Modern DNA microarray technologies have evolved over the past 25 years to the point where it is now possible to take many million measurements from a single experiment. These two volumes, Parts A & B in the Methods in Enzymology series provide methods that will shepard any molecular biologist through the process of planning, performing, and publishing microarray results.
Part A starts with an overview of a number of microarray platforms, both commercial and academically produced and includes wet bench protocols for performing traditional expression analysis and derivative techniques such as detection of transcription factor occupancy and chromatin status. Wet-bench protocols and troubleshooting techniques continue into Part B. These techniques are well rooted in traditional molecular biology and while they require traditional care, a researcher that can reproducibly generate beautiful Northern or Southern blots should have no difficulty generating beautiful array hybridizations.
Data management is a more recent problem for most biologists. The bulk of Part B provides a range of techniques for data handling. This includes critical issues, from normalization within and between arrays, to uploading your results to the public repositories for array data, and how to integrate data from multiple sources. There are chapters in Part B for both the debutant and the expert bioinformatician.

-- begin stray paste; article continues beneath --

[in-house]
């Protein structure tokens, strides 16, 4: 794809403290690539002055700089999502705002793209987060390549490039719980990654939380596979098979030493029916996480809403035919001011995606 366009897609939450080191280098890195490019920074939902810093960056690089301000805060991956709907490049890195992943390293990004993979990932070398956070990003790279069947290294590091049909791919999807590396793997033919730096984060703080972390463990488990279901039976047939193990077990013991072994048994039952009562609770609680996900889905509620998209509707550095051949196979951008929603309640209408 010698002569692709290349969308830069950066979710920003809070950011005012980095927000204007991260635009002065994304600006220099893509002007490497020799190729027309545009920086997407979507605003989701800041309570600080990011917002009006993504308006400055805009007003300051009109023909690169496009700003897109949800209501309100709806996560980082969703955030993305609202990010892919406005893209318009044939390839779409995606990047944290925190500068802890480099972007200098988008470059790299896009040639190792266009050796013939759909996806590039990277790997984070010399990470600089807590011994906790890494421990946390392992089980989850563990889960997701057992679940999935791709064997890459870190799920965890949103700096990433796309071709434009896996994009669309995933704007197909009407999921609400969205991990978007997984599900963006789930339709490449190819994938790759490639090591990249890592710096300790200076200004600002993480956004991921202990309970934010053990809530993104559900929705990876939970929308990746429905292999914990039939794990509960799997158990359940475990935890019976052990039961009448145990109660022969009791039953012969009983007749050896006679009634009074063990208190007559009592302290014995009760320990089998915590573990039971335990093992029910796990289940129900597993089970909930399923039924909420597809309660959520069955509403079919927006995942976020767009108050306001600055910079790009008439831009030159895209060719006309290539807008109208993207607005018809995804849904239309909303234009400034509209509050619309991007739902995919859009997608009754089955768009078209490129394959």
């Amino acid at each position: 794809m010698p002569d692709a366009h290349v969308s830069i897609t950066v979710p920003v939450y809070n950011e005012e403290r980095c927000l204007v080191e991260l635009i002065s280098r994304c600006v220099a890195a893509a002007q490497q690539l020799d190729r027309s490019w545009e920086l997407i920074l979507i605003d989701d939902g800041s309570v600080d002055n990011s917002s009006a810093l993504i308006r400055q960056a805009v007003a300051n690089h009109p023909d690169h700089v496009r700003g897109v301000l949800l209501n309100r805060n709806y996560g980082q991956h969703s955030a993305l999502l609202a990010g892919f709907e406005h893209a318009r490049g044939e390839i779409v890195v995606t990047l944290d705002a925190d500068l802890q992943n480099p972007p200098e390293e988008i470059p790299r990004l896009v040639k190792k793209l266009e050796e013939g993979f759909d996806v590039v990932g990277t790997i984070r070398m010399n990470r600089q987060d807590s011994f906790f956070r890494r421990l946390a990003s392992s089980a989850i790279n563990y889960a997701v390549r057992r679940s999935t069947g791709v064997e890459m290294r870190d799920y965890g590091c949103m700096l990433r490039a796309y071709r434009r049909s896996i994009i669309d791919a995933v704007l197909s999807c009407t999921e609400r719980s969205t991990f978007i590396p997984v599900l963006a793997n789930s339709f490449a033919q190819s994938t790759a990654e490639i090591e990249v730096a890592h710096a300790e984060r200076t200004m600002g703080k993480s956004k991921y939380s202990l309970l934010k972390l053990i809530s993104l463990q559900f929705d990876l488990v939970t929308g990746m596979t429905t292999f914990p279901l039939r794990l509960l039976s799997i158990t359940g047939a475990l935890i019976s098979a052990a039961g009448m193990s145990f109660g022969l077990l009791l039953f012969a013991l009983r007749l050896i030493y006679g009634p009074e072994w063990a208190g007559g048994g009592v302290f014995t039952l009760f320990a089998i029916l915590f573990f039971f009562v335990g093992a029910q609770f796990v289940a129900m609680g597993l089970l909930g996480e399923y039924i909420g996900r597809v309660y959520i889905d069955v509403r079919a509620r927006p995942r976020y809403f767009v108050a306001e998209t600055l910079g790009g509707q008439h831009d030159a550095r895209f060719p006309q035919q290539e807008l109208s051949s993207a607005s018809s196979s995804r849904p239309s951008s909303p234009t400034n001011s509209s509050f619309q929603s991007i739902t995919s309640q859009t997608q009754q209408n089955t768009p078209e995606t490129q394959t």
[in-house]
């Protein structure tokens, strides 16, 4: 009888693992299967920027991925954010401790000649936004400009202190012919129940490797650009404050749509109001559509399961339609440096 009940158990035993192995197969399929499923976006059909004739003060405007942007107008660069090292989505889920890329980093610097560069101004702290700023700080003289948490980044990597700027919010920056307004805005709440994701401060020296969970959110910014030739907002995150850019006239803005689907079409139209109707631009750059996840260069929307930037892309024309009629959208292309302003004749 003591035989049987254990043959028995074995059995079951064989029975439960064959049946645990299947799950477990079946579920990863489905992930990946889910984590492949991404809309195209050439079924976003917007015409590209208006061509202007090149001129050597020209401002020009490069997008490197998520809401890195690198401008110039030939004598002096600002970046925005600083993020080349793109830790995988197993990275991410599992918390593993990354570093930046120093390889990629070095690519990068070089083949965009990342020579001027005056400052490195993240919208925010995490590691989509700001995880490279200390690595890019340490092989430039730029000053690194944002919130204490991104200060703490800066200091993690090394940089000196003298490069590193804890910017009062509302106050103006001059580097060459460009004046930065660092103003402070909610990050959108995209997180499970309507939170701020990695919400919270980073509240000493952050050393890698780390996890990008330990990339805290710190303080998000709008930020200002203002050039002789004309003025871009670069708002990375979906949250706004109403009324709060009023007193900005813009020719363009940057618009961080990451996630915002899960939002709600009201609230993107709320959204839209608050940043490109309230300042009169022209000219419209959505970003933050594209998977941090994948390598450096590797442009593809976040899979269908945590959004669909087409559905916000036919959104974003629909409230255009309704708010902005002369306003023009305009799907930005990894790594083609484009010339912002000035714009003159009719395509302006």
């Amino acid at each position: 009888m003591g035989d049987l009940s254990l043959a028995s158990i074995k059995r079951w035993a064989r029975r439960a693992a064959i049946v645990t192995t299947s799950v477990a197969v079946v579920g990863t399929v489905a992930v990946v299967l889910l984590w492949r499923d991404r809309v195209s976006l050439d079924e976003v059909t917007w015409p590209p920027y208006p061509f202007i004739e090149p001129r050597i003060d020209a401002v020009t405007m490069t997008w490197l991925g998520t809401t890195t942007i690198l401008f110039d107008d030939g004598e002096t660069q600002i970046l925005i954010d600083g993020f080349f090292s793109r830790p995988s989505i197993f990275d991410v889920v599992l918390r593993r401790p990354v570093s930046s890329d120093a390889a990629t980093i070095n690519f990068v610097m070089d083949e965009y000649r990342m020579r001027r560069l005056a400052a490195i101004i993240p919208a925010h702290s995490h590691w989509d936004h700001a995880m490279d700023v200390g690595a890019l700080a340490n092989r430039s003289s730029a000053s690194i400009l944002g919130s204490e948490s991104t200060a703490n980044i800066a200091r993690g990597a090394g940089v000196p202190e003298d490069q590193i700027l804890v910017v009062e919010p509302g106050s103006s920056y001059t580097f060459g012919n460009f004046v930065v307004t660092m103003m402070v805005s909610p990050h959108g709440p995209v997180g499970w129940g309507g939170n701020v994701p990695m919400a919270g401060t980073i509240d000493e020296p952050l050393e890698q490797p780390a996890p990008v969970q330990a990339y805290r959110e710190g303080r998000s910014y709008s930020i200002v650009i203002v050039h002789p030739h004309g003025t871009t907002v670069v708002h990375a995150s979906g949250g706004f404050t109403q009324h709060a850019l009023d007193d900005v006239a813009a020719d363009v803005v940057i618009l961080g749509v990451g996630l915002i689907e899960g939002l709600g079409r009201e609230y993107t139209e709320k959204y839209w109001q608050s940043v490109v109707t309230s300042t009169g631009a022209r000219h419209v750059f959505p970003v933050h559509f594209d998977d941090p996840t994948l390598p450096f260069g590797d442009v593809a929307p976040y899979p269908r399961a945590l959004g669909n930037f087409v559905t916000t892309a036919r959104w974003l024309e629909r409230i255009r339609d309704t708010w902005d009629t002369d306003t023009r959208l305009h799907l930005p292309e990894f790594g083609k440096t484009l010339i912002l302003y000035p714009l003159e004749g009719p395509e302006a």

Section I. Databases and statistics. Chapter 1: The Use of External Controls in Microarray Experiments. Chapter 2: Standards in gene expression microarray experiments. Chapter 3: Scanning Microarrays: Current Methods and Future Directions. Chapter 4: BioArray software environment. Chapter 5: Bioconductor: An open source framework for bioinformatics and computational biology. Chapter 6: TM4 microarray software suite. Chaper 7: Clustering microarray data. Chapter 8: Analysis of variance of microarray data. Chapter 9: Microarray quality control. Chapter 10: Principle component and ANOVA analysis of array data using Partek (R) Genomics SolutionTM. Chapter 11: Statistics for ChIP-chip and DNase hypersensitivity experiments on NimbleGen arrays. Chapter 12: Extrapolating traditional DNA microarray statistics to the tiling and protein microarray technologies. Chapter 13: Random dataset generation to support microarray analysis. Chapter 14: Using ontologies to annotate microarray experiments Chapter 15: Interpreting experimental results using gene ontologies. Chapter 16: Gene Expression Omnibus (GEO): Microarray data storage, submission, retrieval and analysis. Chapter 17: Data storage and analysis in ArrayExpress. Chapter 18: Clustering methods for analyzing large datasets: gonad development, a study case. Chapter 19: GeneSprings. Chapter 20: Visualizing networks. Chapter 21: Random forests for array data. Chapter 22: Hybridization troubleshooting. Chapter 23: RNA extraction and handling for microarray analysis. Chapter 24: Analyzing MicroRNA expression using microarrays.